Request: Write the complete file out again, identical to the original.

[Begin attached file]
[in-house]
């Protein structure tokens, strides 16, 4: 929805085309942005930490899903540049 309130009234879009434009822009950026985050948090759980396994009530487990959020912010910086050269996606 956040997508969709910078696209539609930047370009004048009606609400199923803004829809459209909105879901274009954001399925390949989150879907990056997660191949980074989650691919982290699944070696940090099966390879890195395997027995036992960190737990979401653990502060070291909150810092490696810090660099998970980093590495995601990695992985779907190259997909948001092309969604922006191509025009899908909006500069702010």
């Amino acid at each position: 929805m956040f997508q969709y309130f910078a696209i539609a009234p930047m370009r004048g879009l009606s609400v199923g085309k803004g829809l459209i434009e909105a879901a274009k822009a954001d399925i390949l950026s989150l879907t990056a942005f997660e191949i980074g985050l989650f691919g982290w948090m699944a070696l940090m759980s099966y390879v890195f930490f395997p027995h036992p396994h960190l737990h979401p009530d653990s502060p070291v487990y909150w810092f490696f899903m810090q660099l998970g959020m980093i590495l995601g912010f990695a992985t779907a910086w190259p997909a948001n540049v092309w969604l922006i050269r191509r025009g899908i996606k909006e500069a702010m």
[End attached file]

[in-house]
């Protein structure tokens, strides 16, 4: 929805085309942005930490899903540049 309130009234879009434009822009950026985050948090759980396994009530487990959020912010910086050269996606 956040997508969709910078696209539609930047370009004048009606609400199923803004829809459209909105879901274009954001399925390949989150879907990056997660191949980074989650691919982290699944070696940090099966390879890195395997027995036992960190737990979401653990502060070291909150810092490696810090660099998970980093590495995601990695992985779907190259997909948001092309969604922006191509025009899908909006500069702010």
């Amino acid at each position: 929805m956040f997508q969709y309130f910078a696209i539609a009234p930047m370009r004048g879009l009606s609400v199923g085309k803004g829809l459209i434009e909105a879901a274009k822009a954001d399925i390949l950026s989150l879907t990056a942005f997660e191949i980074g985050l989650f691919g982290w948090m699944a070696l940090m759980s099966y390879v890195f930490f395997p027995h036992p396994h960190l737990h979401p009530d653990s502060p070291v487990y909150w810092f490696f899903m810090q660099l998970g959020m980093i590495l995601g912010f990695a992985t779907a910086w190259p997909a948001n540049v092309w969604l922006i050269r191509r025009g899908i996606k909006e500069a702010m």